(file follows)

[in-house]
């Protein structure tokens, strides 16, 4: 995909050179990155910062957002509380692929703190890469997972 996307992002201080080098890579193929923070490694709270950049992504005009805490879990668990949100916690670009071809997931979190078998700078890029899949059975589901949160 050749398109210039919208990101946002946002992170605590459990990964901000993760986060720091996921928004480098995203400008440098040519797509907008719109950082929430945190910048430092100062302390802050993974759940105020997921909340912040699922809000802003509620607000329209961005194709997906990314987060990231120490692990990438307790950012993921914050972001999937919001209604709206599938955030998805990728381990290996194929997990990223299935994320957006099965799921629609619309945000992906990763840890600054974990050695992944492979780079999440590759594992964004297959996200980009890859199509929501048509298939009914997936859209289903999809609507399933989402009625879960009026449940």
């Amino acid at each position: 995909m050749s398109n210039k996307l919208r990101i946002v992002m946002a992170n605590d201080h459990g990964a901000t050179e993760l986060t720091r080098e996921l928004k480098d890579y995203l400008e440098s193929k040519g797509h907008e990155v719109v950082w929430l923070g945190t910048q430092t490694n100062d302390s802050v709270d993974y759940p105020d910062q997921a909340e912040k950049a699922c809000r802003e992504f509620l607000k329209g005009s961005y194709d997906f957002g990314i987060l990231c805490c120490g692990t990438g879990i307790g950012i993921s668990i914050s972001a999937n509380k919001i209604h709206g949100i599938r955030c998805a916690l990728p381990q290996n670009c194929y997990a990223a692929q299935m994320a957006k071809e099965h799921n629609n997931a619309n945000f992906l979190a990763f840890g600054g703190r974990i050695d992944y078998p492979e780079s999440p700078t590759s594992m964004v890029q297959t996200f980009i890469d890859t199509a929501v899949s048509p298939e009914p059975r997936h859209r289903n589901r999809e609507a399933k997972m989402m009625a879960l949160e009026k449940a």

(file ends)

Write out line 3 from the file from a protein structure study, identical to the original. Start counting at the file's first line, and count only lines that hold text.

């Amino acid at each position: 995909m050749s398109n210039k996307l919208r990101i946002v992002m946002a992170n605590d201080h459990g990964a901000t050179e993760l986060t720091r080098e996921l928004k480098d890579y995203l400008e440098s193929k040519g797509h907008e990155v719109v950082w929430l923070g945190t910048q430092t490694n100062d302390s802050v709270d993974y759940p105020d910062q997921a909340e912040k950049a699922c809000r802003e992504f509620l607000k329209g005009s961005y194709d997906f957002g990314i987060l990231c805490c120490g692990t990438g879990i307790g950012i993921s668990i914050s972001a999937n509380k919001i209604h709206g949100i599938r955030c998805a916690l990728p381990q290996n670009c194929y997990a990223a692929q299935m994320a957006k071809e099965h799921n629609n997931a619309n945000f992906l979190a990763f840890g600054g703190r974990i050695d992944y078998p492979e780079s999440p700078t590759s594992m964004v890029q297959t996200f980009i890469d890859t199509a929501v899949s048509p298939e009914p059975r997936h859209r289903n589901r999809e609507a399933k997972m989402m009625a879960l949160e009026k449940a």